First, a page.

further readings

Morris, Roy, Jr. 2003. Fraud of the Century: Rutherford B. Hayes, Samuel Tilden, and the Stolen Election of 1876. New York: Simon & Schuster.

Rehnquist, William H. 2004. The Disputed Election of 1876. New York: Alfred A. Knopf.

Samuel Jones Tilden

views updated May 14 2018

Samuel Jones Tilden

American politician Samuel Jones Tilden (1814-1886), a governor of New York and Democratic presidential candidate, typified genteel reform in the "gilded age."

Samuel J. Tilden was born on Feb. 9, 1814, in New Lebanon, N.Y. His father, a merchant and local politician, left him a legacy of Democratic politics. The Tilden home often served as meeting place for Martin Van Buren, Silas Wright, and other leaders of the Democratic "Albany Regency." Health concerns clouded Tilden's early years, forcing him to terminate a brief career at Yale. After studying law at the University of the City of New York, he established a law practice in 1841. Worry about nerves, aches, and pains remained a major factor in his career.

During the 1840s Tilden associated with the reformist, antislavery wing of the New York Democrats. When James K. Polk's election resulted in the ascendancy of the pro-Southern wing, Tilden was divorced from party leadership. He opposed Abraham Lincoln's election, spear-headed opposition to Republican centralization in Washington, and supported President Andrew Johnson's conciliatory Reconstruction policies.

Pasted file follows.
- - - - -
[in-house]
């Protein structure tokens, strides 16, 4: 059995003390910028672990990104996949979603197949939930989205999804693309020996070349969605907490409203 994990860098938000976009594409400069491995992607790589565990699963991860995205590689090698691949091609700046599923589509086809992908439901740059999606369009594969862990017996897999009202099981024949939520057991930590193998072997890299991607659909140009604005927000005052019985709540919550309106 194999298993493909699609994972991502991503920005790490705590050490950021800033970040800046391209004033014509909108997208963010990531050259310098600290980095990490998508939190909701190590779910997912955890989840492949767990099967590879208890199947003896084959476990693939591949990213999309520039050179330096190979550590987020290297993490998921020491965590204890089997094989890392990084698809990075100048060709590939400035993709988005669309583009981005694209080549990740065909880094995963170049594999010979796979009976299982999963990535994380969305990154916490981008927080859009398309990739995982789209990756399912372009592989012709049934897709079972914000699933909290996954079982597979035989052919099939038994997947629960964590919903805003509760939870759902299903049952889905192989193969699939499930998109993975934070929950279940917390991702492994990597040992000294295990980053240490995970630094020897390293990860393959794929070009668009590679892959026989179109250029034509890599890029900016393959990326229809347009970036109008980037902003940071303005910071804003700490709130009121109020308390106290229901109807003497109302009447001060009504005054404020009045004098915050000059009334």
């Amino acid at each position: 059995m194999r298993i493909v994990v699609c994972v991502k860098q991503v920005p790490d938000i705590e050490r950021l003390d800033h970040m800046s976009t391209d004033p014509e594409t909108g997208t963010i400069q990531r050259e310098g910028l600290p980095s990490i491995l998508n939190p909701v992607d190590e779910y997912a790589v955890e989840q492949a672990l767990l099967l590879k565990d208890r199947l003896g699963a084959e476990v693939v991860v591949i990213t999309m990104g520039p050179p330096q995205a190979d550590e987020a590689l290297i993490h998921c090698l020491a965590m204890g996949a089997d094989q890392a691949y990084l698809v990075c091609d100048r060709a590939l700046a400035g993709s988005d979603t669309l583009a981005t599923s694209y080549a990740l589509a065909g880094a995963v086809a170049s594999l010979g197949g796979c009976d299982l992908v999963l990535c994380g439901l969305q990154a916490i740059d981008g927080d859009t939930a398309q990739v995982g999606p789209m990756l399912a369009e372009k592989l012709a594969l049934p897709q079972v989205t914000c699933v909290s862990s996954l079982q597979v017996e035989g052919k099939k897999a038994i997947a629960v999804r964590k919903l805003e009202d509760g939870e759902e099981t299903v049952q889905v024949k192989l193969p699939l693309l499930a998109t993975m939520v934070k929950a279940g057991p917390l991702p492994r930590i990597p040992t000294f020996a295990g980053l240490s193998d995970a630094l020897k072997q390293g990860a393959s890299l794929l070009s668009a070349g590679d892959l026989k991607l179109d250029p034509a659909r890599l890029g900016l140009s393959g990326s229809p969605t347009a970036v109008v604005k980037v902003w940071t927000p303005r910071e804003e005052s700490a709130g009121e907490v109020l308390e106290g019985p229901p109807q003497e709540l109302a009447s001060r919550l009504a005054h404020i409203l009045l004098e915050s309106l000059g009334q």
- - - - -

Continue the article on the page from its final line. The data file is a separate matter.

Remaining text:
After 1866 Tilden, appointed chairman of the state Democratic committee, rose steadily. His role in prosecuting the corrupt Tweed ring won him the governorship in 1874, where he pursued a policy of fiscal retrenchment. Smashing the corrupt Canal ring added to his reputation as a reformer. He won the Democratic presidential nomination in 1876.

The election, the most controversial in American history, left Tilden bitter. Although he received a plurality of some 250, 000 votes, an electoral commission awarded the election to Rutherford B. Hayes. Tilden said that he would not risk more civil war by forcing his installation. In fact, his defeat, no simple "corrupt bargain, " involved an elaborate attempt at sectional compromise. Mentioned again as a candidate, Tilden, now definitely ailing, pleaded illness.

As a lawyer and businessman, Tilden was an unqualified success. Famous as a lawyer, he amassed one of America's largest fortunes in railroads and mining. He died a bachelor at the age of 72, having never had a relation with a woman of which, he confided to his biographer, he "would have hesitated, for motives of delicacy, to speak with his mother or his sisters." He left $6 million; $2 million helped fund the New York Public Library.

The opposite of the political bosses he opposed, Tilden—cerebral and unimpressive in appearance—won success primarily through his incisive intelligence. His devotion to the public good makes him an important link between Jacksonian and modern reform.

Further Reading

John Bigelow, The Life of Samuel J. Tilden (2 vols., 1895), rich in detail, is apologetic. An exhaustive biography placing Tilden in the Jefferson-Jackson reform tradition is Alexander C. Flick, Samuel Jones Tilden: A Study in Political Sagacity (1939). The "corrupt bargain" is discussed in C. Vann Woodward, Reunion and Reaction (1951). □